It's exam season, so naturally I've been thinking about testing again. And, having thought about that, I quickly move on to thinking about standards in education. Our current testing model is so bad that I think I can do away with it in one paragraph and then move on. Ready?
There are facts and skills that students need to know. To prove it, you need to apply some sort of test. The best way to do this is through constant, low-stress evaluations on each concept, providing instant feedback, and letting students work through concepts until they master them. Once mastered, student A should be able to move on, even if student B is still struggling. In a paper classroom with a 30:1 teacher ratio this is beyond impossible, so we do large, infrequent, all-or-nothing tests. If a student fails, there's little time to do any meaningful remedial work. Fortunately, we now have the technology to implement the best solution rather than be stuck with the old one. There are no good reasons to do things the old way anymore.
Okay, that's done. On to standards. Should some things be standardized in education? Sure. There are some basic elements around language and math literacy, as well as a common moral and legal framework that can and probably should be standardized, at least at the state or provincial level. Some skills and facts are basically non-negotiable if you want to produce a functioning member of society. But as we can easily demonstrate by showing a quadratic equation to your average wealthy adult, the bar here is really pretty low. You could probably teach all the really core facts to a class of teenagers in a few months. So what do we do with the remaining 12.5 years of K-12?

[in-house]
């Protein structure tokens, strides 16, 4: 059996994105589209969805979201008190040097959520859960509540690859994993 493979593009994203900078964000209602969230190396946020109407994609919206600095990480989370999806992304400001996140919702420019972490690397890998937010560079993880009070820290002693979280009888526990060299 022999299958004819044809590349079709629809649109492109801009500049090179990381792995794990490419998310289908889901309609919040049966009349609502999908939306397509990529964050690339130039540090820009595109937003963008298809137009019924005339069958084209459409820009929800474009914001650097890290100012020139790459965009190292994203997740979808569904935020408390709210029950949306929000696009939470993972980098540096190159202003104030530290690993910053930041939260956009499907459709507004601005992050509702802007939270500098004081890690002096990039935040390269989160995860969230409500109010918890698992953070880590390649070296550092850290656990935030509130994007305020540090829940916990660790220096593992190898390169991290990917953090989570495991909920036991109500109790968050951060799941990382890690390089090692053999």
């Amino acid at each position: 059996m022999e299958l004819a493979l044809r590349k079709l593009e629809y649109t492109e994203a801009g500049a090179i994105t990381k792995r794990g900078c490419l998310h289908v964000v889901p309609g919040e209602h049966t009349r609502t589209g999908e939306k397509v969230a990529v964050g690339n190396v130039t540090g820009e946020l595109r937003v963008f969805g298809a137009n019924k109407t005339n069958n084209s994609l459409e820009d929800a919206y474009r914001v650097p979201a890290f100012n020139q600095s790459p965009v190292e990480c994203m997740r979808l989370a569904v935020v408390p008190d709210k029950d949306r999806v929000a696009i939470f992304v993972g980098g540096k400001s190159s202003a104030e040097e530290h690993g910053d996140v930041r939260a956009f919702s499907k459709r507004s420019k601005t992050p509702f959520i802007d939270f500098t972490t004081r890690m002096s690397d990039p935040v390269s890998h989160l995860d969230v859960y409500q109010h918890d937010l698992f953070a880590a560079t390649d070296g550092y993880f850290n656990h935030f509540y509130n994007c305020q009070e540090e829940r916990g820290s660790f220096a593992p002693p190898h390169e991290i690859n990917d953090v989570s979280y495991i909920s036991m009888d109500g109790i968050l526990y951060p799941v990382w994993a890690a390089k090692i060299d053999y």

Given the half-life of most facts and skills in today's world, it seems like wasted effort to spend too much time on the micro level. People need to know how to learn for themselves, because they're going to need to keep doing it for their entire lives, long after they've left the classroom for good. What's more, the amount of information out there, even today, is vastly more than anyone could cram into their heads. Teaching facts for the sake of it is a mug's game, and will only become more so as we move along. Every adult should know that learning is their responsibility, one of the most important and rewarding responsibilities they will have in their lives, and that they can master the tools necessary to do it. If we could give that to a generation of young people, it would be one of the biggest wins in history.
So, in order to learn how to learn, you need to apply the techniques by learning something - some practical fact or skill, be it useful, necessary or just interesting. If I'm learning how to research and verify information on the Internet, what should I look up? Who cares? Something you're interested in. Something exciting. Maybe one student researches the origins of Jazz and another the end of the Roman Empire. There's no need for the subject to be uniform, and no one is going to learn even a fraction of what's out there, so why not let the student's interests be the guide?
I think I could write a complete list of learning objectives for K-12 in far fewer words than this article uses. The list of stuff you need to learn before you enter the world is remarkably short, and the skills can be described in a small number of words. The great thing about our current educational structure is how much time we have to put those skills into practice in a safe environment. When we created public education, we inadvertently did something really great - we set aside a huge chunk of human life and said, "Your job is to learn, and dream, and see what your mind can do." Now it's time to make good on that promise. I think we need fewer standards, better standards, and more time to master them.